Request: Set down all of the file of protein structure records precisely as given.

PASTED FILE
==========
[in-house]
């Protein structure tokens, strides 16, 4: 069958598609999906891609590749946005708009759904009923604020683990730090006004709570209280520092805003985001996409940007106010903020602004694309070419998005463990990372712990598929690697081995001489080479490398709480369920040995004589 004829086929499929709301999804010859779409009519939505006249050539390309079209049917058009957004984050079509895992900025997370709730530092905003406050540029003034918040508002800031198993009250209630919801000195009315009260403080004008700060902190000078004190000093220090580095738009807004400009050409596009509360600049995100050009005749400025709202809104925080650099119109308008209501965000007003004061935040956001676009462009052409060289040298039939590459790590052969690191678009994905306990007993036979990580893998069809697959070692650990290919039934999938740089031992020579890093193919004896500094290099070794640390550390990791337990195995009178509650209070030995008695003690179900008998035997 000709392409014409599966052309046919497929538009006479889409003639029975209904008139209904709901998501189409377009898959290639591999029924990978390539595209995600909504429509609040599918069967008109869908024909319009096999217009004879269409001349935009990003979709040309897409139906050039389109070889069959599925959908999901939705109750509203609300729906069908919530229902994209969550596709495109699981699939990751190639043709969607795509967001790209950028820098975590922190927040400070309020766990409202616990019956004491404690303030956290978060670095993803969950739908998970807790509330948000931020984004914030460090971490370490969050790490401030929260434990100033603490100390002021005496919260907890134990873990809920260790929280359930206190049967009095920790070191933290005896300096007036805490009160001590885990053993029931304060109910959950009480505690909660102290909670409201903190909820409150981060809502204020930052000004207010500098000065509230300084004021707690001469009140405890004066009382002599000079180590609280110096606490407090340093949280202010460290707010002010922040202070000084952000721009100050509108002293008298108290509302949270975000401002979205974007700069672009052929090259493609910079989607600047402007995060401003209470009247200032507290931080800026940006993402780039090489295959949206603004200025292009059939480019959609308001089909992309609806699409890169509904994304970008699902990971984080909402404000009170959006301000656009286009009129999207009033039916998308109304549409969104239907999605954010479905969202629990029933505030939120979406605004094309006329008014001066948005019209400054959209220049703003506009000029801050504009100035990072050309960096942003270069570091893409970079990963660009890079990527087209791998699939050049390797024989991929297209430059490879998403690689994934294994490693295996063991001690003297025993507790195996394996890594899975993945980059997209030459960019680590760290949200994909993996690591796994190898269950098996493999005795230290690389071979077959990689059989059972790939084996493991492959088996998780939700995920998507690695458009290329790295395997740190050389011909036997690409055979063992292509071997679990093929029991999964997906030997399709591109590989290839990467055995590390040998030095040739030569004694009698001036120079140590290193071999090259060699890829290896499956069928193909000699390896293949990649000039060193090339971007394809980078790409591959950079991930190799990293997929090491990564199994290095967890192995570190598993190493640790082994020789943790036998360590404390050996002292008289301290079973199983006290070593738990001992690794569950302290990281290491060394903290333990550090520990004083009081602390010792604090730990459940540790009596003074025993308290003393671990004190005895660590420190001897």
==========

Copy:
[in-house]
């Protein structure tokens, strides 16, 4: 069958598609999906891609590749946005708009759904009923604020683990730090006004709570209280520092805003985001996409940007106010903020602004694309070419998005463990990372712990598929690697081995001489080479490398709480369920040995004589 004829086929499929709301999804010859779409009519939505006249050539390309079209049917058009957004984050079509895992900025997370709730530092905003406050540029003034918040508002800031198993009250209630919801000195009315009260403080004008700060902190000078004190000093220090580095738009807004400009050409596009509360600049995100050009005749400025709202809104925080650099119109308008209501965000007003004061935040956001676009462009052409060289040298039939590459790590052969690191678009994905306990007993036979990580893998069809697959070692650990290919039934999938740089031992020579890093193919004896500094290099070794640390550390990791337990195995009178509650209070030995008695003690179900008998035997 000709392409014409599966052309046919497929538009006479889409003639029975209904008139209904709901998501189409377009898959290639591999029924990978390539595209995600909504429509609040599918069967008109869908024909319009096999217009004879269409001349935009990003979709040309897409139906050039389109070889069959599925959908999901939705109750509203609300729906069908919530229902994209969550596709495109699981699939990751190639043709969607795509967001790209950028820098975590922190927040400070309020766990409202616990019956004491404690303030956290978060670095993803969950739908998970807790509330948000931020984004914030460090971490370490969050790490401030929260434990100033603490100390002021005496919260907890134990873990809920260790929280359930206190049967009095920790070191933290005896300096007036805490009160001590885990053993029931304060109910959950009480505690909660102290909670409201903190909820409150981060809502204020930052000004207010500098000065509230300084004021707690001469009140405890004066009382002599000079180590609280110096606490407090340093949280202010460290707010002010922040202070000084952000721009100050509108002293008298108290509302949270975000401002979205974007700069672009052929090259493609910079989607600047402007995060401003209470009247200032507290931080800026940006993402780039090489295959949206603004200025292009059939480019959609308001089909992309609806699409890169509904994304970008699902990971984080909402404000009170959006301000656009286009009129999207009033039916998308109304549409969104239907999605954010479905969202629990029933505030939120979406605004094309006329008014001066948005019209400054959209220049703003506009000029801050504009100035990072050309960096942003270069570091893409970079990963660009890079990527087209791998699939050049390797024989991929297209430059490879998403690689994934294994490693295996063991001690003297025993507790195996394996890594899975993945980059997209030459960019680590760290949200994909993996690591796994190898269950098996493999005795230290690389071979077959990689059989059972790939084996493991492959088996998780939700995920998507690695458009290329790295395997740190050389011909036997690409055979063992292509071997679990093929029991999964997906030997399709591109590989290839990467055995590390040998030095040739030569004694009698001036120079140590290193071999090259060699890829290896499956069928193909000699390896293949990649000039060193090339971007394809980078790409591959950079991930190799990293997929090491990564199994290095967890192995570190598993190493640790082994020789943790036998360590404390050996002292008289301290079973199983006290070593738990001992690794569950302290990281290491060394903290333990550090520990004083009081602390010792604090730990459940540790009596003074025993308290003393671990004190005895660590420190001897």